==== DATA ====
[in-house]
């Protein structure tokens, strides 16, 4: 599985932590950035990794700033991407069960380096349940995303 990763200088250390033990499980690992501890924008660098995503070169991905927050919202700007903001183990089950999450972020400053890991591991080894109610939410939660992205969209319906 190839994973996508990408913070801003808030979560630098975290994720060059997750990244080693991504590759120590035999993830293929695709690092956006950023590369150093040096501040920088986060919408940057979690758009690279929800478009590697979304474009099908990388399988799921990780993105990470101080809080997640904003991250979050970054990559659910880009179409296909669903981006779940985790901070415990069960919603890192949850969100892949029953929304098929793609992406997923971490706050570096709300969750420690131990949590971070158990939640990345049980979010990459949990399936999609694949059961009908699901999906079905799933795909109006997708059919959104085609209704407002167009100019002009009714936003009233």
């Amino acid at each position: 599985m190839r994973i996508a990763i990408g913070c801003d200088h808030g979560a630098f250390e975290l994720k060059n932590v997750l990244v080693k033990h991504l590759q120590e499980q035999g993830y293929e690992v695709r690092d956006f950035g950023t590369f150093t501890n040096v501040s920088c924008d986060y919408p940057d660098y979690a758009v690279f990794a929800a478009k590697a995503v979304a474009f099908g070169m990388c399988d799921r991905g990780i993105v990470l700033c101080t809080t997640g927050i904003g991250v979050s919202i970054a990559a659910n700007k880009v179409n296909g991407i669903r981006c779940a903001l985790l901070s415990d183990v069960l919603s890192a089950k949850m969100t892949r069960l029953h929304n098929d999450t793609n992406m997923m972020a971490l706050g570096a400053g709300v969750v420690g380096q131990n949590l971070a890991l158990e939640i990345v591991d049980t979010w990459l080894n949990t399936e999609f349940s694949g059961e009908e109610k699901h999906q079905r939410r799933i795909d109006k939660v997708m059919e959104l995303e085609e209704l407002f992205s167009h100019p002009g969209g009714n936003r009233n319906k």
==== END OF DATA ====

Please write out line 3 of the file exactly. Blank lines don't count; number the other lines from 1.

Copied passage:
């Amino acid at each position: 599985m190839r994973i996508a990763i990408g913070c801003d200088h808030g979560a630098f250390e975290l994720k060059n932590v997750l990244v080693k033990h991504l590759q120590e499980q035999g993830y293929e690992v695709r690092d956006f950035g950023t590369f150093t501890n040096v501040s920088c924008d986060y919408p940057d660098y979690a758009v690279f990794a929800a478009k590697a995503v979304a474009f099908g070169m990388c399988d799921r991905g990780i993105v990470l700033c101080t809080t997640g927050i904003g991250v979050s919202i970054a990559a659910n700007k880009v179409n296909g991407i669903r981006c779940a903001l985790l901070s415990d183990v069960l919603s890192a089950k949850m969100t892949r069960l029953h929304n098929d999450t793609n992406m997923m972020a971490l706050g570096a400053g709300v969750v420690g380096q131990n949590l971070a890991l158990e939640i990345v591991d049980t979010w990459l080894n949990t399936e999609f349940s694949g059961e009908e109610k699901h999906q079905r939410r799933i795909d109006k939660v997708m059919e959104l995303e085609e209704l407002f992205s167009h100019p002009g969209g009714n936003r009233n319906k």